How usually companies pays out percentage for developers?


I would like to know roughly how the payments are done if the company was started by two developers and me, owner.

Let's say, I give them 10 % each, thats 20 % of the company's profit product. How should the calculations should be done? For example, a company makes a revenue 10.000 USD in one month and has no expenses. 2.000 USD goes for developers (1000 USD each).

What about when expenses starts up? Fuel, telephone bills.. etc. So if we make revenue 10.000 USD in another month and expenses are - 2.000 USD, then and we have 8.000 USD. Then 8.000 USD - 20% (developers 1.600 USD) = 6.400 USD total, and 1.600 USD (8.000 USD - 6.400 USD) goes for developers. That is 800 USD each developer.

My main question is how to calculate compensation in fair way, for me and for them? Because as more expenses I can make, the lower I pay them.

Finance Business Model Business Accounting

asked Oct 26 '11 at 21:50
38 points
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2 Answers


Maybe you could offer them the following: I pay you 10% of monthly revenue or 20% of monthly net income, whichever is greater. This way you don't hurt yourself and you provide fair remuneration to programmers. Both you and programmers will be interested in the best cash flow for your company then.

answered Oct 26 '11 at 23:16
323 points
  • Another thing what is very important, if lets say they deliver the final good product, but this product needs updating and further work to continue development. They are very good programmers, I would like to see them working later on after the release version. What important point the agreement should have? I don't want to run into the situation where they sit and do nothing after release version is out to the market, and for rest of the life while company exists, they just wait for their 20%. – John 12 years ago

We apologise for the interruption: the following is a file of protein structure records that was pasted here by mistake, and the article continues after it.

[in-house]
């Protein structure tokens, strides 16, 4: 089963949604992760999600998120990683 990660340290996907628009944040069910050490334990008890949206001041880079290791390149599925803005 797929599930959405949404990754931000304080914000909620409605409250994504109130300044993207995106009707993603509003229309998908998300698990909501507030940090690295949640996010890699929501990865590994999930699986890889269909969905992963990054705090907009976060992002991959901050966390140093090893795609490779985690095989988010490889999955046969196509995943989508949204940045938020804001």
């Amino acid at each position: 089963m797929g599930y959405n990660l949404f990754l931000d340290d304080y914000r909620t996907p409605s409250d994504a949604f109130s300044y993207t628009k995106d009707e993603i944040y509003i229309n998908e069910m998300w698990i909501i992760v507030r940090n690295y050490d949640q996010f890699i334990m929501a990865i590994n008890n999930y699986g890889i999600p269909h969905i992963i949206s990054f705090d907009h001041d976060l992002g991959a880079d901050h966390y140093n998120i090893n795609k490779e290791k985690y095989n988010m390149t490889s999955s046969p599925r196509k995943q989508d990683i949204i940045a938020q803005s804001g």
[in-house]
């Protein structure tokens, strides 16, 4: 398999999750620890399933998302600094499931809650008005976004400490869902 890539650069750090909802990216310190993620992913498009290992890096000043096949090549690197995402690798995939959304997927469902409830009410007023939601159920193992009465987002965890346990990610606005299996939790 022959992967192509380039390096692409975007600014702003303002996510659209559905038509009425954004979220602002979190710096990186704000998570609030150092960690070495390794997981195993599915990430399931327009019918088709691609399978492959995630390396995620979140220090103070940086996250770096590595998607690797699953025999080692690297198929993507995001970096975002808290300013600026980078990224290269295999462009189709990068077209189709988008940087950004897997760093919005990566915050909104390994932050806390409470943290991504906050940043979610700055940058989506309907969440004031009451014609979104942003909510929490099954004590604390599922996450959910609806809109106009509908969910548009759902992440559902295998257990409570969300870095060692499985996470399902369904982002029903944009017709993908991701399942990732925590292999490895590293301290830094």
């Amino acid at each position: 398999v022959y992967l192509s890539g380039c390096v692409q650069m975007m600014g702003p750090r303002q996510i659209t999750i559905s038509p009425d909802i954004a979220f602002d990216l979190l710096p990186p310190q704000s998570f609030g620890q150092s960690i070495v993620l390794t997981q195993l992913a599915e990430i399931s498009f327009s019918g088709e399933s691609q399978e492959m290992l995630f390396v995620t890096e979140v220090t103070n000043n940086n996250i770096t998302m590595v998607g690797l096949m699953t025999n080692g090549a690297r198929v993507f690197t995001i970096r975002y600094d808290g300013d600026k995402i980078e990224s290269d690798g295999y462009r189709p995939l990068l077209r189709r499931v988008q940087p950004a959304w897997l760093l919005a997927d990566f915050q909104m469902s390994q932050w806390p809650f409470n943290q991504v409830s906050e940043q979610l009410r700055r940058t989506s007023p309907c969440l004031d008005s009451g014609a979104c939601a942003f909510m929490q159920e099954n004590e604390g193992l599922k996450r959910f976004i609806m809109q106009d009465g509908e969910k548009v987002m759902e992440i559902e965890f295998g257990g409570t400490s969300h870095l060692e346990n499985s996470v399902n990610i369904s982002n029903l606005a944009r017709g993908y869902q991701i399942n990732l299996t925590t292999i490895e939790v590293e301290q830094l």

• To add to the earlier point, it may be possible to add a life-time max (either in months or dollars or both) on how much they can earn. That way you don't get into perpetually giving them 20% even if they don't work after the 1st release. If you want them to stick around, you might indicate that helping with the 2dn release increases their life-time max by X months / Y dollars. And so on. This might help, but I don't know if programmers will be willing to accept such an approach. After a few of such steps, you may want to make them co-founders. – Vasiliy 12 years ago
  • I think the best would be to offer for developers to have an agreement that they have 14% (two programmers) of software and when we start making X money per month, we pay 14% from profit or revenue (depends what is agreeded). However, I want to include that they need to stick around for at least 5 years for updates etc to receive 20%, otherwise if they leave, I would like to drop % to lower number. Would that sound fair or too confusing ? – John 12 years ago
  • I don't think it sounds confusing (at least to me). However, the agreement will depend on what the programmers deem to be fair. If they think it's fair, you've got a deal. If not, you may need to renegotiate. – Vasiliy 12 years ago


Because as more expenses I can make, the lower I pay them.

Give them shares in the business. Point is that cost structure changes are matter of company management and you will never be able to see a way that can not be gamed.


  • Give them lowe % but on revenue, not on profit.
  • Give them real shares, not profit rights, so they have a say in the company (albeit useless with 80% in your hands).
  • Pay them cash. Money. Not promises.
answered Oct 26 '11 at 22:23
Net Tecture
11 points

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